My course on alternative story forms for NewsU, the e-learning program of The Poynter Institute, officially launches this week. “Beyond the Inverted Pyramid: Creating Alternative Story Forms” will help you learn how to tell stories in different and interesting ways.
The course, intended for reporters and editors, will take you no more than two hours to complete. And it’s free.
Here’s an outline of what you’ll get to do there:
- Get an introduction into what alternative story forms are.
- Understand how ASFs make readers smarter, as shown in EyeTrack research.
- Learn how to root out textboxes and other content that’s hiding in conventional text.
- Match the news to the right form.
- Remix an inverted pyramid story into a different form.
- Share your work with others.
Thanks to the NewsU crew — especially Howard Finberg, Casey Frechette and Vicki Krueger — for supporting the idea for this course and making it a reality.
Analysis and reaction is still coming in a week after the news that The News & Observer is trimming its newsroom staff as part of a larger McClatchy cutback. The merger of some coverage between the N&O and Charlotte Observer is drawing some especially interesting commentary.
Here’s a sampling of what they are saying:
FROM THE COMPANY LINE
McClatchy executive Howard Weaver outlines the future: “We have to tailor this 151-year old company differently to operate profitably and respond efficiently in the new arena.”
FROM THE N&O OFFICES
John Drescher, executive editor, sees hope in growing readership, combining print and online: “We’ve worked for several years to meet your needs in print and online. Our readership data show our reach is greater than ever.”
Ted Vaden, public editor, strikes a somber tone: “It is a sad time for the newspaper and for the people here who will see long-time colleagues leave.”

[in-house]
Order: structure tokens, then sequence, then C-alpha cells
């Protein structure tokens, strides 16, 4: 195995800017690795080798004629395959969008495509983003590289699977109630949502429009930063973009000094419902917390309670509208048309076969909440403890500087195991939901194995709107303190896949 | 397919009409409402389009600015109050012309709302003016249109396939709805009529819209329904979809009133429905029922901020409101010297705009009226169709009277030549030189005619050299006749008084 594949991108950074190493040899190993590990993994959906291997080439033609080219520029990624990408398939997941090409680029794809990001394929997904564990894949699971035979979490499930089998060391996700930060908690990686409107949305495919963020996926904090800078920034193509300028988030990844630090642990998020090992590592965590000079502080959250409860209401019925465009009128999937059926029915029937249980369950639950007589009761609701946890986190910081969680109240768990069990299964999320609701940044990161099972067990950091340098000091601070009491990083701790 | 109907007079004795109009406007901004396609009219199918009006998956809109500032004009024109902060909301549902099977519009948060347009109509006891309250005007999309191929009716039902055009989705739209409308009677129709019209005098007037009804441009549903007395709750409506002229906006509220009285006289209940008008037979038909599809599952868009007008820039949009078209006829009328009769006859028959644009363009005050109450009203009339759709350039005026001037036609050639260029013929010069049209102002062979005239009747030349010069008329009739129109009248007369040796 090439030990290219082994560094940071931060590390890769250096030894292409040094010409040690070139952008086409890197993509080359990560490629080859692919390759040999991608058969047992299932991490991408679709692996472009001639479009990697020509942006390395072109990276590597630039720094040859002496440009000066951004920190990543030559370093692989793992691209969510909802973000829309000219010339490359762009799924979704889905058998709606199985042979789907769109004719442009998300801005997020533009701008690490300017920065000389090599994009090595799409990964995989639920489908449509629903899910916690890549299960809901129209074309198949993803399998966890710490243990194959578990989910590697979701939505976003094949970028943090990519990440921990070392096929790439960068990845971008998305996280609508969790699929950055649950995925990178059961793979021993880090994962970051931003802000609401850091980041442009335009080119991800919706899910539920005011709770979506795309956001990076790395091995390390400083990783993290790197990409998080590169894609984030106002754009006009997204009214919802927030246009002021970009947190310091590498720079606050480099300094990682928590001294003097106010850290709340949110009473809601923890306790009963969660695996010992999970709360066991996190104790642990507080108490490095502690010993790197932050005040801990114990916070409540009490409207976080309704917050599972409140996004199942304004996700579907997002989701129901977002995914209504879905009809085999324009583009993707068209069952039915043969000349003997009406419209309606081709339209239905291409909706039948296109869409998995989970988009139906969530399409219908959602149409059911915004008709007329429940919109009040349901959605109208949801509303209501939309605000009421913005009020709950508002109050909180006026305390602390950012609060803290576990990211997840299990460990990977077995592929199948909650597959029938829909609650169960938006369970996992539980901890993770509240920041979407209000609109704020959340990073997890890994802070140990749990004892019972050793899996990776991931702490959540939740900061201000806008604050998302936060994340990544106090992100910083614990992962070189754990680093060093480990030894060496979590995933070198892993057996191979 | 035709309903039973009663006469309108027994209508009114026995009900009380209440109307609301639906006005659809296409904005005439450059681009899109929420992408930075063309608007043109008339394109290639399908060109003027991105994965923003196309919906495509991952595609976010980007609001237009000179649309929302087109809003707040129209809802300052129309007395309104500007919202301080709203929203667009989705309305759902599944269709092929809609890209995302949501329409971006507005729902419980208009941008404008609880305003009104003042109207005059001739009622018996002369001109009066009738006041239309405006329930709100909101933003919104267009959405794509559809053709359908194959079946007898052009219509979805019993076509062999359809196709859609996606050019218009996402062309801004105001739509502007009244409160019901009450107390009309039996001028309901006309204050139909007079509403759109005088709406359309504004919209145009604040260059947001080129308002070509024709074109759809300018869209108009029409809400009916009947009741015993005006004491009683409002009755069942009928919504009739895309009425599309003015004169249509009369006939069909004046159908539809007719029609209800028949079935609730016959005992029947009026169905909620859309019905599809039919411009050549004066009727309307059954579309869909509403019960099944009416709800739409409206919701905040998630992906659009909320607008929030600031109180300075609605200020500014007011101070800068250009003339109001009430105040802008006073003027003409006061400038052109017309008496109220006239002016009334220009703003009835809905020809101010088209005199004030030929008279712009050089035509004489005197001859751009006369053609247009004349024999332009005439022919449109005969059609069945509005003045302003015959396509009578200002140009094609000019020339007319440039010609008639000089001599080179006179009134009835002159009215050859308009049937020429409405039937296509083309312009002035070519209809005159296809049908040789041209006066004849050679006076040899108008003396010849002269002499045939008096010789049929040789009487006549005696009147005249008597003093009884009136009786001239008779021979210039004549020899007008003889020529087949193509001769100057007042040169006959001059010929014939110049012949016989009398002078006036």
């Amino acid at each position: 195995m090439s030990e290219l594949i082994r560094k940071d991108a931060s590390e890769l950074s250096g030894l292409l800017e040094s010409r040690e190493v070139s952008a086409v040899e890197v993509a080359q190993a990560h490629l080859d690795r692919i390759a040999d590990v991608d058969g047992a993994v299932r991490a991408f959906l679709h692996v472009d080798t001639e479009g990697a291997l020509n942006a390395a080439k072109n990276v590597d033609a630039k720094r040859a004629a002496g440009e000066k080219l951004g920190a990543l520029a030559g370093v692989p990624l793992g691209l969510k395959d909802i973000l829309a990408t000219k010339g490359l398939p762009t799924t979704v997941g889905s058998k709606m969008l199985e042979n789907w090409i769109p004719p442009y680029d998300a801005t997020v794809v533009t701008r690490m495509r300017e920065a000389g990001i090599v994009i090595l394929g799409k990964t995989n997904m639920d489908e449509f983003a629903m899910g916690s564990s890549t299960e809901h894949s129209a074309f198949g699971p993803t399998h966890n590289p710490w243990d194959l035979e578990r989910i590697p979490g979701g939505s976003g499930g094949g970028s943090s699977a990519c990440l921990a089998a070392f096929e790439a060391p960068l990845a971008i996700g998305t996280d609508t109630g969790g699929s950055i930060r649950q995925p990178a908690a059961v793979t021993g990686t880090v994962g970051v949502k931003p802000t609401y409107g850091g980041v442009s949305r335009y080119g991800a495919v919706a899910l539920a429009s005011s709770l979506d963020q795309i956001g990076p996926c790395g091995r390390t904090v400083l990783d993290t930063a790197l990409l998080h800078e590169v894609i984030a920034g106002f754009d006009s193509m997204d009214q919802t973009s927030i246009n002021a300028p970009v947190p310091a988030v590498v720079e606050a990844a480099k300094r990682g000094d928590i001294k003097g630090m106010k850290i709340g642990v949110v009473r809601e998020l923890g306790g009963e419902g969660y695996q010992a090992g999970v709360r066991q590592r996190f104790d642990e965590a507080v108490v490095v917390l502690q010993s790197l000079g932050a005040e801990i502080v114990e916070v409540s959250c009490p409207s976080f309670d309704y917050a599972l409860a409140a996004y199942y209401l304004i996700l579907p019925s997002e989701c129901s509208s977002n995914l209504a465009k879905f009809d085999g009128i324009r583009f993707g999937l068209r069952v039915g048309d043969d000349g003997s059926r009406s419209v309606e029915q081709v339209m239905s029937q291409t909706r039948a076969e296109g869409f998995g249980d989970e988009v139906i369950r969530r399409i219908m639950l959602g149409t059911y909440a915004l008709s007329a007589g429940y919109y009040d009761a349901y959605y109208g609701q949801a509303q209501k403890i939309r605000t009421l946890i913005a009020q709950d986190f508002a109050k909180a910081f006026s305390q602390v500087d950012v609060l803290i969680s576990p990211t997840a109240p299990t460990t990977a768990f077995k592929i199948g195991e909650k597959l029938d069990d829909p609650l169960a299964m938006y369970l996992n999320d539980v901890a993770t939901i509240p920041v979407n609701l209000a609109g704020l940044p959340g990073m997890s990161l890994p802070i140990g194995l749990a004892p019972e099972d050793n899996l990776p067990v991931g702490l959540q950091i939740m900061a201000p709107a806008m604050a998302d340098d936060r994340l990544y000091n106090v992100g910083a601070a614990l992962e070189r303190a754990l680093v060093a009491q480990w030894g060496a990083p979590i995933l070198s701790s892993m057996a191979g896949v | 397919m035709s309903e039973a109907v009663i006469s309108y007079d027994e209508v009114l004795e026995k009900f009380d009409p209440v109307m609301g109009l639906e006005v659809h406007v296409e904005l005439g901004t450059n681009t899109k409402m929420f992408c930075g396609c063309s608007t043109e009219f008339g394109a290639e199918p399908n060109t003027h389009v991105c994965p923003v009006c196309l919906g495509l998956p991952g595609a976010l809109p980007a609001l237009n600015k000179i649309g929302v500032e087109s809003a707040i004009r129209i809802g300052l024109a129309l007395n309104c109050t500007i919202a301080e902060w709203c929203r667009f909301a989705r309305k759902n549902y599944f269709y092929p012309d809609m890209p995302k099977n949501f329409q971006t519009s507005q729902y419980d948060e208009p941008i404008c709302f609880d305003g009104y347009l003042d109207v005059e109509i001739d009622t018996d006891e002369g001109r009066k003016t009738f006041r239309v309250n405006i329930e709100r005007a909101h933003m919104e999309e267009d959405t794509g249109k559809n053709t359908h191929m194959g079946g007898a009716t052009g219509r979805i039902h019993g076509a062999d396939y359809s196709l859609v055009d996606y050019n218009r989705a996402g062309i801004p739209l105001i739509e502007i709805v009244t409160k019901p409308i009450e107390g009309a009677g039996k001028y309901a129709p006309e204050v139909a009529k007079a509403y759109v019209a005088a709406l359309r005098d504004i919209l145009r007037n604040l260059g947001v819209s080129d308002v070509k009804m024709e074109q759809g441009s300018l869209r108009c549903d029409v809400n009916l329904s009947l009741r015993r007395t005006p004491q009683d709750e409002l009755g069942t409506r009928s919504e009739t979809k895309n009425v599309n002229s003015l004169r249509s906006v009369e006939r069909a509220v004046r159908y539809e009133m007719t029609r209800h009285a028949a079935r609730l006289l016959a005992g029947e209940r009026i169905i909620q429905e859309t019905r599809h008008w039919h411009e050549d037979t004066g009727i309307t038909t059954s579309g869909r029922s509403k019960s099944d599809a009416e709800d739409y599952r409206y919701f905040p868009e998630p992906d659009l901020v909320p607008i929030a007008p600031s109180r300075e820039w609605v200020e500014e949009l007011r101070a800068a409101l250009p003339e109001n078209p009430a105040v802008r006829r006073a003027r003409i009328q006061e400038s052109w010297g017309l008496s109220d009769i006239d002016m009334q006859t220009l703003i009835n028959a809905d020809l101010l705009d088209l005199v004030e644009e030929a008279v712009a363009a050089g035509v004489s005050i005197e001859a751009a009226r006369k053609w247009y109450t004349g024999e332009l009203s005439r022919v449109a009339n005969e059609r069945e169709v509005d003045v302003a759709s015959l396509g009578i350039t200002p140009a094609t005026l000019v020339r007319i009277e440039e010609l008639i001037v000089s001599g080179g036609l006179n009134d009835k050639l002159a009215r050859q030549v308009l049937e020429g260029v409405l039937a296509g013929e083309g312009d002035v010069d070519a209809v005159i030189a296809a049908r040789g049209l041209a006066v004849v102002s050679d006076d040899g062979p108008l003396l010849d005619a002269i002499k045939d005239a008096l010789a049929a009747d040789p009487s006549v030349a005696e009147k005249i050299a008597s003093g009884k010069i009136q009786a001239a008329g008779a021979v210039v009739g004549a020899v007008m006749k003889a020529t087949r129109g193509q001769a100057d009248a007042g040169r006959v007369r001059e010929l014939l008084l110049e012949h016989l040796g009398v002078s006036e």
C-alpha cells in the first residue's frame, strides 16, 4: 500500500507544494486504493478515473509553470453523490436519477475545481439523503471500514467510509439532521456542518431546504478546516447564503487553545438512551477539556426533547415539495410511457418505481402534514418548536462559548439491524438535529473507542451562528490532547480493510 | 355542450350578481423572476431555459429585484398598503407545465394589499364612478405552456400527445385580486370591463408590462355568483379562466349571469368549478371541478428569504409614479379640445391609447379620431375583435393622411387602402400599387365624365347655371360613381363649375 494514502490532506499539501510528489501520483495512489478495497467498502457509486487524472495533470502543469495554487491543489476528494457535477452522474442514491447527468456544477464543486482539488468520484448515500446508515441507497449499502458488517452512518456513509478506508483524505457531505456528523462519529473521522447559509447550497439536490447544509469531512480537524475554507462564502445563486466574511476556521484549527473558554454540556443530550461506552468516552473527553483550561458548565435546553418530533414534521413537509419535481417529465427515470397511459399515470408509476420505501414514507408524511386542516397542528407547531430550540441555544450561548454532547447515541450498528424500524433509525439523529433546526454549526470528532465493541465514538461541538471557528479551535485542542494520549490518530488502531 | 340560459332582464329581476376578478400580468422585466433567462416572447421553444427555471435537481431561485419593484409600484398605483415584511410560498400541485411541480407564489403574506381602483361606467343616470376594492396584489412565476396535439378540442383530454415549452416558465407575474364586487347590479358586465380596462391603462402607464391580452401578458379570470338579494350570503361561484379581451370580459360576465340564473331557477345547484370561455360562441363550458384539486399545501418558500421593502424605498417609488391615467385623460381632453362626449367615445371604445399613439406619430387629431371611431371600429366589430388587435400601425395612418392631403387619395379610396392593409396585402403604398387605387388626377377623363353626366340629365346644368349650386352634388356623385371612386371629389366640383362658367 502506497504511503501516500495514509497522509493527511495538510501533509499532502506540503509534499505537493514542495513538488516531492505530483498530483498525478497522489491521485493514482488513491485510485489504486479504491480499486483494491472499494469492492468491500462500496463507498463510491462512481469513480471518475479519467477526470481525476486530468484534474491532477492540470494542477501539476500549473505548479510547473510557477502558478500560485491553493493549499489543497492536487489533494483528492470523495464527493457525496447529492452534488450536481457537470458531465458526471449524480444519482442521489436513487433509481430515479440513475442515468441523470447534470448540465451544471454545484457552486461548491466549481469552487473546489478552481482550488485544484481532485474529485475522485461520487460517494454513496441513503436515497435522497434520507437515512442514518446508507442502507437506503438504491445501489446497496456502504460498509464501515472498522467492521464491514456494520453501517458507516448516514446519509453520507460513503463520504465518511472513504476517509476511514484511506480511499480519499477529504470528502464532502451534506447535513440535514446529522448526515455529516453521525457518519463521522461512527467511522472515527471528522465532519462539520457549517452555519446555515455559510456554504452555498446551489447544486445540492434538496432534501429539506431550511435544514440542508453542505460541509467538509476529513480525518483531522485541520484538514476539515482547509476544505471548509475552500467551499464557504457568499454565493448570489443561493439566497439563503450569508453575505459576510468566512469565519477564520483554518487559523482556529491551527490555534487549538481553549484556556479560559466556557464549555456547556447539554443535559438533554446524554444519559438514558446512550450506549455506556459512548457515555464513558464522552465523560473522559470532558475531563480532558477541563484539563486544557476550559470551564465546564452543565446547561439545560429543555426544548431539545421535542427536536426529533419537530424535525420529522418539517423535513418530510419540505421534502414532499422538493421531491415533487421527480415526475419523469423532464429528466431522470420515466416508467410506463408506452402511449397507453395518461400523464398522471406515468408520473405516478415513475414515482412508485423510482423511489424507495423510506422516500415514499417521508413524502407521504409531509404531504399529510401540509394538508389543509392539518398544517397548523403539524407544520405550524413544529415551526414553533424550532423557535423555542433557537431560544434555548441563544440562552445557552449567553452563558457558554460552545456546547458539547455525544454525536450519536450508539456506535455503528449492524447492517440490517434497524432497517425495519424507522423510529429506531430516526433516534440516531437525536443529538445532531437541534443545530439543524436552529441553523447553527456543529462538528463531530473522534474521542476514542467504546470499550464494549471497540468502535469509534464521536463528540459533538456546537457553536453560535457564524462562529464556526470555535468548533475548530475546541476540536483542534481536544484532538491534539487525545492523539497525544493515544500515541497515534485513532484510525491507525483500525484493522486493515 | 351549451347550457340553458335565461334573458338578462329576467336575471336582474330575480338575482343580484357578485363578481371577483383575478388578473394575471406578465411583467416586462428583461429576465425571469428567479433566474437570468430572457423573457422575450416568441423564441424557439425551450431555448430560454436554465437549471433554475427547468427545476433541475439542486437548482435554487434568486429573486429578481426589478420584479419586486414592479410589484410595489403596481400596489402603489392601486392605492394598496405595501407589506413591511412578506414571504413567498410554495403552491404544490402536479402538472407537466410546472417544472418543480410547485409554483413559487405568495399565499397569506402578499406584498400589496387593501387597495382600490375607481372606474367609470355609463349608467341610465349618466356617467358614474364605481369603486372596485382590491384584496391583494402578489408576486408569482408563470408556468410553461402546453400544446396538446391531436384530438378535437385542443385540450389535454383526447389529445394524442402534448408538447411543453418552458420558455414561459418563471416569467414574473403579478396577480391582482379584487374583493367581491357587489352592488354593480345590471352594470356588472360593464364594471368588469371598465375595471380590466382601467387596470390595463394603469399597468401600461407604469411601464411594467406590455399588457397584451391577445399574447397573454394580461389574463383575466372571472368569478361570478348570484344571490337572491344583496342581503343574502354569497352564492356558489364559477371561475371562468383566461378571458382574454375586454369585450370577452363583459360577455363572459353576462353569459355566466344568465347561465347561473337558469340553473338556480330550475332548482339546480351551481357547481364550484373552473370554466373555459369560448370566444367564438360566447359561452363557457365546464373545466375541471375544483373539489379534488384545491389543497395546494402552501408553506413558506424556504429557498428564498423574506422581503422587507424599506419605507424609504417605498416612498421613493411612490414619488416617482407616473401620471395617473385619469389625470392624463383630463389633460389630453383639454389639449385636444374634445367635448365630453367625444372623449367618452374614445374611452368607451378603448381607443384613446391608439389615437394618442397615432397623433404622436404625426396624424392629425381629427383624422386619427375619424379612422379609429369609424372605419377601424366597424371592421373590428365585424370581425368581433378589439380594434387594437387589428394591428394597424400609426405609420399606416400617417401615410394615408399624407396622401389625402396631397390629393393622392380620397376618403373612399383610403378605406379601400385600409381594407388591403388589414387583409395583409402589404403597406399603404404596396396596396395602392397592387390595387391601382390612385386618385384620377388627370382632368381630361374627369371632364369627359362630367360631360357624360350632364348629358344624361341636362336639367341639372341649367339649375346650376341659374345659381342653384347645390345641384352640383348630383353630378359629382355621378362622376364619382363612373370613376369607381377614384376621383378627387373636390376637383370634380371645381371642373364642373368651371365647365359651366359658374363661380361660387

FROM THE BLOGS
Doug Fisher, journalism instructor at the University of South Carolina, offers insight into what the Charlotte-Raleigh collaboration means for coverage of state government: “The digital age seems to be giving us a barbell shape for news — the big national stuff on one end, the hyperlocal stuff on the other, and in-between? But in between is where the state capitals lie.”
John Zhu, a former staffer at The Herald-Sun in Durham, criticizes the N&O’s outsourcing of leadership in the sports department to Charlotte: “The two papers are about 2.5 hours apart, but the focuses of their coverage are much farther apart.”
FROM THE READERS
Fans sound off in comments on a blog from a Raleigh sports-talk station: “Pretty soon they’ll merge with all the papers for one USA Today type of paper called NC Today.”
UPDATE: Vaden offers more reader reaction (as well as a correction regarding the number of copy editors let go) at the end of this column.
Comedian George Carlin has died at age 71. He was known for his profane style of comedy, epitomized by his “seven dirty words.” (Yes, you can read them on Wikipedia even if you can’t say them on TV.)
Carlin was also keenly interested in the meaning of words. This quote illustrated that as he listed the ingredients of his work:
Those three things which wax and wane in importance are English language and wordplay; secondly, mundane, everyday observational comedy — dogs, cats and all that stuff; and thirdly, sociopolitical attitude comedy.